The game is set amidst the sprawling network of the Aperture Science Laboratories, a research corporation running experiments on the Handheld Portal Device or ‘portal gun’. This gun forms the backbone of what makes the game so special; it is a very clever concept. The portal gun allows you to make a gateway, or portal, between two points.

Whatever passes through one portal will come out of the other, while retaining the same momentum, which introduces some unique puzzles. GLaDOS, an AI computer, acts as a narrator and guide of some sort, taking you through a number of challenges that make clever use of this portal gun, from directing deadly energy pellets to traversing bottomless particle fields and moving platforms.

Such variety and uniqueness running throughout the game ensures that the experience never gets old, and is one that you’ll want to revisit time and time again.

What has impressed both critic and consumer alike is undoubtedly the gameplay. Portal is a joy to play; it really has to be seen to be believed.

What gets you through the game is not GLaDOS’s constant promises of delicious cake as reward for completing certain tasks, but it’s compelling, addictive nature. The portal gun really is a jewel itself, offering an innovative take on puzzle-solving that will engage even the most logical thinker on multiple levels. There are different ways you can complete increasingly difficult tasks; forcing you to make clever use of the lovable Weighted Companion Cube while at the same time having to navigate past gun turrets and toxic liquid to reach your goal. Portal offers thoughtful gameplay at its very best.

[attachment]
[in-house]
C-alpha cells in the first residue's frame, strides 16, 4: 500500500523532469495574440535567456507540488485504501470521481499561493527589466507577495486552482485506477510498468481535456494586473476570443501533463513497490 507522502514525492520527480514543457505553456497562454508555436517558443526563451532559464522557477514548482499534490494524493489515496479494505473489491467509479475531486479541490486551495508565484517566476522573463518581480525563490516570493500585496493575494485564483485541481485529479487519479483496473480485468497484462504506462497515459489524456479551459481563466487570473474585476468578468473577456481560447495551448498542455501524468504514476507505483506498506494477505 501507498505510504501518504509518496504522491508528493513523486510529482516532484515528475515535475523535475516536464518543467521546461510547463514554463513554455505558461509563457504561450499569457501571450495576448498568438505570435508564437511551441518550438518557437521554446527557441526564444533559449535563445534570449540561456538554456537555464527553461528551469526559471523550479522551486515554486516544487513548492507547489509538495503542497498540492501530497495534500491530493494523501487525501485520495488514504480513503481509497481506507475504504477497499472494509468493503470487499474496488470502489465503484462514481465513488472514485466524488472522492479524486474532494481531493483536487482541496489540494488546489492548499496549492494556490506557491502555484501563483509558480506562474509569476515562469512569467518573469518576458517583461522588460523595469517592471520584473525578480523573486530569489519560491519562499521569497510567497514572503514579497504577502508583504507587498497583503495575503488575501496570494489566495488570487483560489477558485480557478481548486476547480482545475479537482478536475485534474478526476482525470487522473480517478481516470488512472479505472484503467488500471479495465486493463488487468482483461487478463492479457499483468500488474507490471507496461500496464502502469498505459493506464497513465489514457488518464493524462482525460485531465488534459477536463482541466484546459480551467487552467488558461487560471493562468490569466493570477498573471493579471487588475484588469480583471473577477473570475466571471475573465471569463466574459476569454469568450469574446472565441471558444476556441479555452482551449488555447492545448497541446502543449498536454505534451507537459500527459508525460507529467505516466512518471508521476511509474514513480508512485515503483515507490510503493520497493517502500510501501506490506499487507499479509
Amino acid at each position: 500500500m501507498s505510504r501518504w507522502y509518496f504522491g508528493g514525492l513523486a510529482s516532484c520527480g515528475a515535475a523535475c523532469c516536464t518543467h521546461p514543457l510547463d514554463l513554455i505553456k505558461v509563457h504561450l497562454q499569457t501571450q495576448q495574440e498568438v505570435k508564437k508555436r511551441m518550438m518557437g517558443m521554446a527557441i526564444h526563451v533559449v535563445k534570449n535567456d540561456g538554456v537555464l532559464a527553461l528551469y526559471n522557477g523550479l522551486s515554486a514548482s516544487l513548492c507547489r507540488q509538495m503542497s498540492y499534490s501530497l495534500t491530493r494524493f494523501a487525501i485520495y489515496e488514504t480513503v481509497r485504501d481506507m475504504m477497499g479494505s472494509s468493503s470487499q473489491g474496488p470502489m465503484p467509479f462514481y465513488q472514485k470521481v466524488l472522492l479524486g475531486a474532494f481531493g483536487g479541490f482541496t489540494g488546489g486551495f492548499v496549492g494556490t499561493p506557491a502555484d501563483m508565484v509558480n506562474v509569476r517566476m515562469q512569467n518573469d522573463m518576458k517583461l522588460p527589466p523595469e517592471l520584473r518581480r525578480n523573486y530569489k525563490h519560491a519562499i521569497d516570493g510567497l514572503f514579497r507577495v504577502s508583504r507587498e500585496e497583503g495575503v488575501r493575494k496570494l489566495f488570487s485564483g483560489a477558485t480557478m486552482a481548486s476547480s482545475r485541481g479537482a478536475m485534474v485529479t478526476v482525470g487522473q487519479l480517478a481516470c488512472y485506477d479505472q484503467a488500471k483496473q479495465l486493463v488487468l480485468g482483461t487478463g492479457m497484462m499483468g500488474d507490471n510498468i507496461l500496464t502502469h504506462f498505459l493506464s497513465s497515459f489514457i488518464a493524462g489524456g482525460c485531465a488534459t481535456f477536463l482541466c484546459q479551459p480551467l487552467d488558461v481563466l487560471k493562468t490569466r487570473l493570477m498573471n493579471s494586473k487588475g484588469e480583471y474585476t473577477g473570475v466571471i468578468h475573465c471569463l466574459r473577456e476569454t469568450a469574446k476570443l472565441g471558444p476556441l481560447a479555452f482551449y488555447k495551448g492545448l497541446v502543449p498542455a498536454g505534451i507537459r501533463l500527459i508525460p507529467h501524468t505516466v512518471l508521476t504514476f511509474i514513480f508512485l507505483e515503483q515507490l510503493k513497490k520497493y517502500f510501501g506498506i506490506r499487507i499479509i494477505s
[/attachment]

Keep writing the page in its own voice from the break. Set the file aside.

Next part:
Part of Portal’s appeal is greatly illustrated by the dark, witty humor that ensues throughout. The game has none of the serious mask of most contemporary titles, and that is part of the secret of why it has achieved such mass popularity. Even the closing credits offer a source of amusement. Everything, absolutely everything, is geared towards making Portal enjoyable, engaging and most importantly of all, fun.

A sad point to note is that the game itself is undeniably short. You can complete it in a matter of hours and yet still feel like your skills were not stretched to their limit, that it wasn’t much of a challenge, and that you didn’t actually achieve anything. It is crystal clear that Portal is a brilliant game, but the longevity factor will definitely leave you with a sour taste in your mouth. Forming part of The Orange Box this compromise on length feels justified, but were you to buy Portal separately, you’ll be left wanting a bit more bang for your buck.

That said, it is hard not to keep coming back to Portal. While certain challenges and more difficult versions of six levels are unlocked upon the game’s completion, it merely offers an excuse to plunge back into the world of Aperture Science. To hear GLaDOS’s increasingly hilarious commentary, or simply to mess around with the portal gun (clearly one of the best weapons featured in a game since the ‘gravity gun’ of Half Life 2), Portal has replayability purely on the grounds that it is a great game.

If only there were more games like Portal. If only the gaming industry cared less about creating the most graphically realistic experience possible, and more about making games that are just plain fun. A simple concept, executed brilliantly. Portal truly is Valve’s finest hour.